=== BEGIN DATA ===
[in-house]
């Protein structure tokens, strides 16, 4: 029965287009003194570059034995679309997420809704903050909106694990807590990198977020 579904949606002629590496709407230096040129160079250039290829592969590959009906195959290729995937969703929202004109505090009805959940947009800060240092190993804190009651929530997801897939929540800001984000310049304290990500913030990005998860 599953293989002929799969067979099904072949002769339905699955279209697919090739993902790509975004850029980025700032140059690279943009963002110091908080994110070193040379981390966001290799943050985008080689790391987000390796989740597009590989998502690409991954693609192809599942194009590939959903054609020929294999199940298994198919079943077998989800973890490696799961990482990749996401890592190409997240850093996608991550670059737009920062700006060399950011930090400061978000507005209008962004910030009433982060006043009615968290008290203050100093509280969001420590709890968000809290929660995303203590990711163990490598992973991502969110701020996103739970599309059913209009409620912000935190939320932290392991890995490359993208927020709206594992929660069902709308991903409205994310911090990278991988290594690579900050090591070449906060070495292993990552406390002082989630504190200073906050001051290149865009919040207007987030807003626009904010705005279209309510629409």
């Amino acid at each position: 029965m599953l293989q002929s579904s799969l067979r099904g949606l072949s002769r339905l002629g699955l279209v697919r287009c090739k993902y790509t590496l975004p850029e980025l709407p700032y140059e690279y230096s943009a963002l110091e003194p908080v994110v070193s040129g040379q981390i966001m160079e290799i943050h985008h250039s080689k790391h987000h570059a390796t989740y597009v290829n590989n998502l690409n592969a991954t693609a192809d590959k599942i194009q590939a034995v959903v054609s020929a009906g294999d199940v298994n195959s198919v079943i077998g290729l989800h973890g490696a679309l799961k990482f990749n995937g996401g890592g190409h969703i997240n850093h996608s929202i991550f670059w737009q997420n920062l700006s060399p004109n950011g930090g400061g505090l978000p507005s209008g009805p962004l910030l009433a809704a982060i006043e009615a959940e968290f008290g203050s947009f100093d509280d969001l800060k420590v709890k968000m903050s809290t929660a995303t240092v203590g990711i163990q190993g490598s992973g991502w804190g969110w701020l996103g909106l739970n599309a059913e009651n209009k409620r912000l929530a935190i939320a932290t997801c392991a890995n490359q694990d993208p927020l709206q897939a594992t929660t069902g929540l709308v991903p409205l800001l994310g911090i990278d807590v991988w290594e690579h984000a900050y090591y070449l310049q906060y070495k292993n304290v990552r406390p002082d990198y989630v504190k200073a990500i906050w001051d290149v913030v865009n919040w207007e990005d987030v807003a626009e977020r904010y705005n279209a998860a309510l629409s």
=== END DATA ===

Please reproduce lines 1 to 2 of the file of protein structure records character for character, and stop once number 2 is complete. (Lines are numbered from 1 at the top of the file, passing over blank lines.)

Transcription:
[in-house]
């Protein structure tokens, strides 16, 4: 029965287009003194570059034995679309997420809704903050909106694990807590990198977020 579904949606002629590496709407230096040129160079250039290829592969590959009906195959290729995937969703929202004109505090009805959940947009800060240092190993804190009651929530997801897939929540800001984000310049304290990500913030990005998860 599953293989002929799969067979099904072949002769339905699955279209697919090739993902790509975004850029980025700032140059690279943009963002110091908080994110070193040379981390966001290799943050985008080689790391987000390796989740597009590989998502690409991954693609192809599942194009590939959903054609020929294999199940298994198919079943077998989800973890490696799961990482990749996401890592190409997240850093996608991550670059737009920062700006060399950011930090400061978000507005209008962004910030009433982060006043009615968290008290203050100093509280969001420590709890968000809290929660995303203590990711163990490598992973991502969110701020996103739970599309059913209009409620912000935190939320932290392991890995490359993208927020709206594992929660069902709308991903409205994310911090990278991988290594690579900050090591070449906060070495292993990552406390002082989630504190200073906050001051290149865009919040207007987030807003626009904010705005279209309510629409």